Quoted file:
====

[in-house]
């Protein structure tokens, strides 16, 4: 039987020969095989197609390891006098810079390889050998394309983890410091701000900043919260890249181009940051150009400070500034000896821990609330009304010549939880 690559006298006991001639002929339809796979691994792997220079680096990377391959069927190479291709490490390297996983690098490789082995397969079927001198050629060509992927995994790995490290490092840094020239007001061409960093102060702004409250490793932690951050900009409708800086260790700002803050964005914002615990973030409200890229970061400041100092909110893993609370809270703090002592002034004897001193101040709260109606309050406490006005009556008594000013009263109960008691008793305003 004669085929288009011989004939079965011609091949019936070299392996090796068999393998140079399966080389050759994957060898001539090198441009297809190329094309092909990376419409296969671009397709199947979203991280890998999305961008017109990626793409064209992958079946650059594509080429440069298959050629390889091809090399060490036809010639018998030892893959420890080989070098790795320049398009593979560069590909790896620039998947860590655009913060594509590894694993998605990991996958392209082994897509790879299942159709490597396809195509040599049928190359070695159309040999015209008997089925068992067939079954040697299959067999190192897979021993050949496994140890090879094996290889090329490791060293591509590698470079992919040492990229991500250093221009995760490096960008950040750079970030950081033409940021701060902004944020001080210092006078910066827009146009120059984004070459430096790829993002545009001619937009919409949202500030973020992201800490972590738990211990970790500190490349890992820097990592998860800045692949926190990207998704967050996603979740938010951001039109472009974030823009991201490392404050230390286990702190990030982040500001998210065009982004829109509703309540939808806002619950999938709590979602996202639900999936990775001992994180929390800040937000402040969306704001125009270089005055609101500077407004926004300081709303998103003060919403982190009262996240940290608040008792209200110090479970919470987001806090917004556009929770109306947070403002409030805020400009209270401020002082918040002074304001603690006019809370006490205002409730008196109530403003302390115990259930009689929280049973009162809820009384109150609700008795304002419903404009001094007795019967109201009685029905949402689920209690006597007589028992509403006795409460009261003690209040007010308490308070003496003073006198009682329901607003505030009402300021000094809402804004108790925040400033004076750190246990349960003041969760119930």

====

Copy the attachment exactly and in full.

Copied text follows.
[in-house]
């Protein structure tokens, strides 16, 4: 039987020969095989197609390891006098810079390889050998394309983890410091701000900043919260890249181009940051150009400070500034000896821990609330009304010549939880 690559006298006991001639002929339809796979691994792997220079680096990377391959069927190479291709490490390297996983690098490789082995397969079927001198050629060509992927995994790995490290490092840094020239007001061409960093102060702004409250490793932690951050900009409708800086260790700002803050964005914002615990973030409200890229970061400041100092909110893993609370809270703090002592002034004897001193101040709260109606309050406490006005009556008594000013009263109960008691008793305003 004669085929288009011989004939079965011609091949019936070299392996090796068999393998140079399966080389050759994957060898001539090198441009297809190329094309092909990376419409296969671009397709199947979203991280890998999305961008017109990626793409064209992958079946650059594509080429440069298959050629390889091809090399060490036809010639018998030892893959420890080989070098790795320049398009593979560069590909790896620039998947860590655009913060594509590894694993998605990991996958392209082994897509790879299942159709490597396809195509040599049928190359070695159309040999015209008997089925068992067939079954040697299959067999190192897979021993050949496994140890090879094996290889090329490791060293591509590698470079992919040492990229991500250093221009995760490096960008950040750079970030950081033409940021701060902004944020001080210092006078910066827009146009120059984004070459430096790829993002545009001619937009919409949202500030973020992201800490972590738990211990970790500190490349890992820097990592998860800045692949926190990207998704967050996603979740938010951001039109472009974030823009991201490392404050230390286990702190990030982040500001998210065009982004829109509703309540939808806002619950999938709590979602996202639900999936990775001992994180929390800040937000402040969306704001125009270089005055609101500077407004926004300081709303998103003060919403982190009262996240940290608040008792209200110090479970919470987001806090917004556009929770109306947070403002409030805020400009209270401020002082918040002074304001603690006019809370006490205002409730008196109530403003302390115990259930009689929280049973009162809820009384109150609700008795304002419903404009001094007795019967109201009685029905949402689920209690006597007589028992509403006795409460009261003690209040007010308490308070003496003073006198009682329901607003505030009402300021000094809402804004108790925040400033004076750190246990349960003041969760119930």